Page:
Bokeh is a term derived from a Japanese word that refers to the visually distinctive character of the out-of-focus areas of a photograph. When you use a fast lens wide open, the image will have more bokeh than an image with more depth of field.
What do you do if you've shot a photograph and for one reason or another, you weren't able to shoot wide open? Maybe the photograph you took was a grab shot, or maybe you wanted sharp depth of field but afterward you thought the image might look better if you could alter it so it had shallow depth of field and increase the bokeh effect. Maybe you don't own any fast glass.
Now you can give any image the bokeh that you feel it deserves with Alien Skin's Bokeh software. Do you have images you wish you'd shot with a tilt-shift lens or Lensbaby? Perhaps you wish you'd captured a certain image using a Lomo or Holga camera, but you took it with your DSLR instead. Alien Skin's Bokeh can let you simulate the type of image that's characteristic of those cameras, too.
The best piece of advice I can offer if you're thinking of purchasing Bokeh or if you've just purchased the software is to go to Alien Skin's website and view the tutorials. If you're like many photographers (myself included), you can't wait to start using your brand-new purchase--even before you read the instructions. Read the instructions on using Bokeh and view the tutorials! It will make a big difference in how fast you get the results you want.
That said, Alien Skin produced a sweet piece of software in the Bokeh plug-in. You can utilize Bokeh a few different ways to create a realistic, shallow depth of field. Once you have an image open in Photoshop, you choose the Bokeh filter and select either a radial region or planar region to designate which areas will be sharper and which areas will blur. If you want a specific area sharp (say, a person in the frame), you want to first make a selection in Photoshop; when Bokeh opens, it will recognize the selection and allow you to keep the area of the selection sharp while blurring the rest of the image.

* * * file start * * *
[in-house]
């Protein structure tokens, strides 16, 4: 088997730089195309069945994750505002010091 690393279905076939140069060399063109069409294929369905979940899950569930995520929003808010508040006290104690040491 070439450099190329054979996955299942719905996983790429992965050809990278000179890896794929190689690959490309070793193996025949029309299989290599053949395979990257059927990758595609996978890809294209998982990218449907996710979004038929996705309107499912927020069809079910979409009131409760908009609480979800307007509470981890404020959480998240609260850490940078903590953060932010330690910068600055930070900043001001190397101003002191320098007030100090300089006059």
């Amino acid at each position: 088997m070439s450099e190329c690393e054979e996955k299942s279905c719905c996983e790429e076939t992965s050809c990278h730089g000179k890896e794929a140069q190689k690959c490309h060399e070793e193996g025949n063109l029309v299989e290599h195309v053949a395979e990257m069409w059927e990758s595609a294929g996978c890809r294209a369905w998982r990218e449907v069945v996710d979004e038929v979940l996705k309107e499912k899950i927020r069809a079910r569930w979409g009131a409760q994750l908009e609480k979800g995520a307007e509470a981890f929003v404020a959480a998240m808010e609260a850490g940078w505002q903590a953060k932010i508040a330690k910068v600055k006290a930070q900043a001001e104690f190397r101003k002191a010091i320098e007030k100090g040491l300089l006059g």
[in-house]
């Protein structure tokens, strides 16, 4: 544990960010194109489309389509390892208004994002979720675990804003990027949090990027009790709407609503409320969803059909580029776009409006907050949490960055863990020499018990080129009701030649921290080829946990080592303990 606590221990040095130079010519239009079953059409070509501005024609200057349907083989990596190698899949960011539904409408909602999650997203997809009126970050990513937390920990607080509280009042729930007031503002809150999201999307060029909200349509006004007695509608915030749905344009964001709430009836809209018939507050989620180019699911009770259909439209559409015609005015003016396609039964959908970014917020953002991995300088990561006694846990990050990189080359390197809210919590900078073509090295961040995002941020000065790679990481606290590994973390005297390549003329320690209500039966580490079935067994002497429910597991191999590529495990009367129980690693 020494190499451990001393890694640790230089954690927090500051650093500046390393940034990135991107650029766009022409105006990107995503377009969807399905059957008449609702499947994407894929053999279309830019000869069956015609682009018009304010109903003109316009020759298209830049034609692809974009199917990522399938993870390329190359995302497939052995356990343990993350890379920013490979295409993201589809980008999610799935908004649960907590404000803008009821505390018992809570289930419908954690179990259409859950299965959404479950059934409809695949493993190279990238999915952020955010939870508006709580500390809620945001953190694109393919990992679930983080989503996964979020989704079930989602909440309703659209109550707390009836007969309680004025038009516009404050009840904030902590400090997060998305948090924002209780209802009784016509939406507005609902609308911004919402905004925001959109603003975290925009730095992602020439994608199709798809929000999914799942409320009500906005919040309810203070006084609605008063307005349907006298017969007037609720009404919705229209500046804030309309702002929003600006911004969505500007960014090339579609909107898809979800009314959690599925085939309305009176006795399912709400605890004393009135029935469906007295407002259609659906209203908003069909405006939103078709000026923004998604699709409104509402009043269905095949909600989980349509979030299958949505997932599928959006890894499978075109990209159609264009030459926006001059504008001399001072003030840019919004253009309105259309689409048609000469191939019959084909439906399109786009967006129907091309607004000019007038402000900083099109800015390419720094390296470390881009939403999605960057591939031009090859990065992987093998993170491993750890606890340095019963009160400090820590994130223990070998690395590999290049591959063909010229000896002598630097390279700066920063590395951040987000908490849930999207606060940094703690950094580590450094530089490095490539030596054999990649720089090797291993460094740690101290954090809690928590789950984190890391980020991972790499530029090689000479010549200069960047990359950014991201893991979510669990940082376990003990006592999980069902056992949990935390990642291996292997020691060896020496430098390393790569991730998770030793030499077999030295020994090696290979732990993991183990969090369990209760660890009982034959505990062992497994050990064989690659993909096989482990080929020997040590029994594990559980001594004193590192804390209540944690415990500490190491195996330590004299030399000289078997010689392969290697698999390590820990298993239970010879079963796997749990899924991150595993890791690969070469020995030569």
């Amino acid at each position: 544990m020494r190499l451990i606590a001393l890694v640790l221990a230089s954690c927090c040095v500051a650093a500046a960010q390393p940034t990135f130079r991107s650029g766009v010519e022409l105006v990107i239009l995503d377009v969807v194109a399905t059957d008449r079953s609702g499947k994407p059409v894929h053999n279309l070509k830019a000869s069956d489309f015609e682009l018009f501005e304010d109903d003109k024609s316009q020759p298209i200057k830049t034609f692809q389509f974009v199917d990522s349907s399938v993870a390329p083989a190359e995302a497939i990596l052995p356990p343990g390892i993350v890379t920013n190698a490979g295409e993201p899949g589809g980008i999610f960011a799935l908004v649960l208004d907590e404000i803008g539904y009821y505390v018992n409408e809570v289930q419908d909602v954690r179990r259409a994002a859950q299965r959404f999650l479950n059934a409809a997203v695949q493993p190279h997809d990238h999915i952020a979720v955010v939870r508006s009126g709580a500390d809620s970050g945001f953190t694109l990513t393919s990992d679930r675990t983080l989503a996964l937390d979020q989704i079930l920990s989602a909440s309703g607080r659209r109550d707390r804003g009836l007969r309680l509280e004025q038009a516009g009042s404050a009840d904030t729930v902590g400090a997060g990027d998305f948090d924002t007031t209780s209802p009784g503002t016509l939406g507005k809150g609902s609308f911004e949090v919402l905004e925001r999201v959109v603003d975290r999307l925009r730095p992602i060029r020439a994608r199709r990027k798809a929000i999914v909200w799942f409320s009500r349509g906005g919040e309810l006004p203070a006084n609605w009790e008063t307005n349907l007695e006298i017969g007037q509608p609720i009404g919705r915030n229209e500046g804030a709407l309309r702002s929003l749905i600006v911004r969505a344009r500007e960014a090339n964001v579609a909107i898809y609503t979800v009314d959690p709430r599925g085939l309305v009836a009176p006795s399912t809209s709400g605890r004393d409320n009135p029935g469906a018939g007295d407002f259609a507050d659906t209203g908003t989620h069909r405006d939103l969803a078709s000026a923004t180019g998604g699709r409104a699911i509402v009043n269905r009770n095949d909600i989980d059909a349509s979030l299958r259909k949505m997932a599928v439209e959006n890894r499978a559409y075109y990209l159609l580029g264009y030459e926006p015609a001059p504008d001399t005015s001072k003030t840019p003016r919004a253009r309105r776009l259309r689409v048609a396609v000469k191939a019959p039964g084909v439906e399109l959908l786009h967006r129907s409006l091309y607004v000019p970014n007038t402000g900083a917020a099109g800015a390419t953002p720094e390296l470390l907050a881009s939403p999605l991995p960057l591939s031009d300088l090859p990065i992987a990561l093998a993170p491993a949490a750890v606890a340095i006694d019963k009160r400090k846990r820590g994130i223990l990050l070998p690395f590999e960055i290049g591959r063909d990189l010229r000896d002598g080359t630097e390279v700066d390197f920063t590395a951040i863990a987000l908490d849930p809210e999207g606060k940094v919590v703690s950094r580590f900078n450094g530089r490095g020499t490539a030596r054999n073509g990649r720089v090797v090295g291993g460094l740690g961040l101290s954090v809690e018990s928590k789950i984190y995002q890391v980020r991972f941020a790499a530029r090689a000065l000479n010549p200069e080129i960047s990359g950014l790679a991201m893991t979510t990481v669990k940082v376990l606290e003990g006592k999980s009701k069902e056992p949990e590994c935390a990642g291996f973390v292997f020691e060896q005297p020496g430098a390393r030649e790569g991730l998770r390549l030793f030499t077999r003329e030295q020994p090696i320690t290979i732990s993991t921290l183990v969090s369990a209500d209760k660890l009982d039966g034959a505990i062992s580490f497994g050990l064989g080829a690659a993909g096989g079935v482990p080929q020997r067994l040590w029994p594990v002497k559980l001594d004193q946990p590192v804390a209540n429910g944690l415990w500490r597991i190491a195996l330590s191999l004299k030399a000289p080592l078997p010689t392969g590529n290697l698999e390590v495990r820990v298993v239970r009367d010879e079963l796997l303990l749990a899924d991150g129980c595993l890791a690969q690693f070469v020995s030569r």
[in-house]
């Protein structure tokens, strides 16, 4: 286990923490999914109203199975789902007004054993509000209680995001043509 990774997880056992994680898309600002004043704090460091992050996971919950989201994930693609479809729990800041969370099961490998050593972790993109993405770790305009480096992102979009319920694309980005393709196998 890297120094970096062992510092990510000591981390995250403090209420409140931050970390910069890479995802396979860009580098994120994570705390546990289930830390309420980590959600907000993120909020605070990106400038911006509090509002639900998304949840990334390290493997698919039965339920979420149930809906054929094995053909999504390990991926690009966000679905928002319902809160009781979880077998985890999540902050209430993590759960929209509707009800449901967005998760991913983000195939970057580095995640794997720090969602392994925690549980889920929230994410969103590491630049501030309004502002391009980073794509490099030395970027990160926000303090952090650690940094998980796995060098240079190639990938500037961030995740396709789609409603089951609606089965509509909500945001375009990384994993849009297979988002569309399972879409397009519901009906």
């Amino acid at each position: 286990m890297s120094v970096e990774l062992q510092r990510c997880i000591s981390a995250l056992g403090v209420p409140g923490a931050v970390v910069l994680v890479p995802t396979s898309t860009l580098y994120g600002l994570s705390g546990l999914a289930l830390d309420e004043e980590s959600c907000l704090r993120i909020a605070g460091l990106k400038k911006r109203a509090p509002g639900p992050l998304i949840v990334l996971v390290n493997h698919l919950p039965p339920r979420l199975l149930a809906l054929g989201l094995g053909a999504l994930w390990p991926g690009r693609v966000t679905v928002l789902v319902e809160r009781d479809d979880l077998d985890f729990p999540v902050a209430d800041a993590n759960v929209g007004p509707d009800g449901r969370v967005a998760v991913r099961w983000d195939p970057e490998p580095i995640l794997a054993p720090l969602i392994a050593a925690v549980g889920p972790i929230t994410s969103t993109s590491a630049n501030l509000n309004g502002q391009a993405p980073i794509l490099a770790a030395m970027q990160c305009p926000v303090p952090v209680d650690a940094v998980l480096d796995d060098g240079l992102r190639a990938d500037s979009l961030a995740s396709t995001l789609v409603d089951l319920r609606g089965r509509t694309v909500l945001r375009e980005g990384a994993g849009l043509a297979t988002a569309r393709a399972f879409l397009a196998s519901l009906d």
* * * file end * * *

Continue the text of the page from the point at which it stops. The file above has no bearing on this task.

The software lets you choose whether you want the blurred area to spread out from the area of the selection in a radial pattern or planar pattern. For example, if your subject is standing on the ground, you'll probably want to use a selection (mask) and planar region so you can have a portion of the area under the subject's feet sharp--otherwise, it may look like they're floating in the air.
The plug-in allows you to alter the bokeh highlights by selecting different diaphragm shapes, including stars and hearts. You can vary the amount of bokeh with a number of sliders that let you choose everything from how creamy it looks to how much of a vignette and vignette color the image has. You can choose to apply only bokeh to the image or only a vignette, from a realistic vignette that simulates a real lens, to a more creative vignette that will focus the area of attention (or both).
One of the great things I like about Bokeh is that I can use it on any image--from the first digital images I shot to the ones I'm capturing today. Alien Skin packaged the tools needed to add some bokeh to your images much quicker and easier than if you were to try doing it yourself in Photoshop. With specific Canon, Nikon, and Sony lens diaphragms as presets, you'll end up with realistic-looking highlights in your images.
The Bokeh plug-in is compatible with Adobe Photoshop CS3 or later, Photoshop Elements 4.0.1 or later for the Mac, Photoshop Elements 6 or later for Windows, Adobe Fireworks CS4, and Corel Paint Shop Pro Photo X2. Alien Skin suggests that both Mac and PC users have at least an Intel Core 2 Duo processor and 2 gigs of RAM, along with a 1024x768-resolution monitor for best performance.
For more information, check out www.alienskin.com